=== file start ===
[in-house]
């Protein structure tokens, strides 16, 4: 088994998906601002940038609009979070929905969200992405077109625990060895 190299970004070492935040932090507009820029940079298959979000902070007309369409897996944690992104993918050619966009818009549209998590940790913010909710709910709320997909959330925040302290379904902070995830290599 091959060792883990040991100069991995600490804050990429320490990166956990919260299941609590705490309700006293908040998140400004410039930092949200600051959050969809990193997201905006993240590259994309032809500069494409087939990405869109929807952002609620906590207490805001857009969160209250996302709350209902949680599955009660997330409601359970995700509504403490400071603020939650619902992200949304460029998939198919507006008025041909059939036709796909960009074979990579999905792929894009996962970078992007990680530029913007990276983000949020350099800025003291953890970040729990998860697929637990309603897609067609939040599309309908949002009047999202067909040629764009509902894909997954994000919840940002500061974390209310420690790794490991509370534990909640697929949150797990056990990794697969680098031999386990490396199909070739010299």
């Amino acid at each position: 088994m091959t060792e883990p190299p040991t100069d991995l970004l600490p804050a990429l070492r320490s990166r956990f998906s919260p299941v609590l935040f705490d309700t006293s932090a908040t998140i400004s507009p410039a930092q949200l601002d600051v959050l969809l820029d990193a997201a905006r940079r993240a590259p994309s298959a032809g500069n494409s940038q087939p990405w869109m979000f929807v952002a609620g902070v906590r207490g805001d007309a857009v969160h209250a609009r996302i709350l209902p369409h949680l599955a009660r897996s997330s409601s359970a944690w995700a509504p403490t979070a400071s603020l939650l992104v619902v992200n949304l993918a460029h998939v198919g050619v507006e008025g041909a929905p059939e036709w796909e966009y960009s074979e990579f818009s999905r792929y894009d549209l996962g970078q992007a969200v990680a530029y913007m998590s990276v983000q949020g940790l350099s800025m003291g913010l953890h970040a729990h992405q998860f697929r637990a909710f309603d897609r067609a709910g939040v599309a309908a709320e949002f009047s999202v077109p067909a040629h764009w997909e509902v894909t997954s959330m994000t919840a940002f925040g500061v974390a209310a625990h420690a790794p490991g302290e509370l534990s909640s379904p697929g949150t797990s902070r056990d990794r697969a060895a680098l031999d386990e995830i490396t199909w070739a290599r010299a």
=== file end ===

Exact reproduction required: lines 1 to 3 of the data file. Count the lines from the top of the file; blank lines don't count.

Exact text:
[in-house]
């Protein structure tokens, strides 16, 4: 088994998906601002940038609009979070929905969200992405077109625990060895 190299970004070492935040932090507009820029940079298959979000902070007309369409897996944690992104993918050619966009818009549209998590940790913010909710709910709320997909959330925040302290379904902070995830290599 091959060792883990040991100069991995600490804050990429320490990166956990919260299941609590705490309700006293908040998140400004410039930092949200600051959050969809990193997201905006993240590259994309032809500069494409087939990405869109929807952002609620906590207490805001857009969160209250996302709350209902949680599955009660997330409601359970995700509504403490400071603020939650619902992200949304460029998939198919507006008025041909059939036709796909960009074979990579999905792929894009996962970078992007990680530029913007990276983000949020350099800025003291953890970040729990998860697929637990309603897609067609939040599309309908949002009047999202067909040629764009509902894909997954994000919840940002500061974390209310420690790794490991509370534990909640697929949150797990056990990794697969680098031999386990490396199909070739010299």
């Amino acid at each position: 088994m091959t060792e883990p190299p040991t100069d991995l970004l600490p804050a990429l070492r320490s990166r956990f998906s919260p299941v609590l935040f705490d309700t006293s932090a908040t998140i400004s507009p410039a930092q949200l601002d600051v959050l969809l820029d990193a997201a905006r940079r993240a590259p994309s298959a032809g500069n494409s940038q087939p990405w869109m979000f929807v952002a609620g902070v906590r207490g805001d007309a857009v969160h209250a609009r996302i709350l209902p369409h949680l599955a009660r897996s997330s409601s359970a944690w995700a509504p403490t979070a400071s603020l939650l992104v619902v992200n949304l993918a460029h998939v198919g050619v507006e008025g041909a929905p059939e036709w796909e966009y960009s074979e990579f818009s999905r792929y894009d549209l996962g970078q992007a969200v990680a530029y913007m998590s990276v983000q949020g940790l350099s800025m003291g913010l953890h970040a729990h992405q998860f697929r637990a909710f309603d897609r067609a709910g939040v599309a309908a709320e949002f009047s999202v077109p067909a040629h764009w997909e509902v894909t997954s959330m994000t919840a940002f925040g500061v974390a209310a625990h420690a790794p490991g302290e509370l534990s909640s379904p697929g949150t797990s902070r056990d990794r697969a060895a680098l031999d386990e995830i490396t199909w070739a290599r010299a």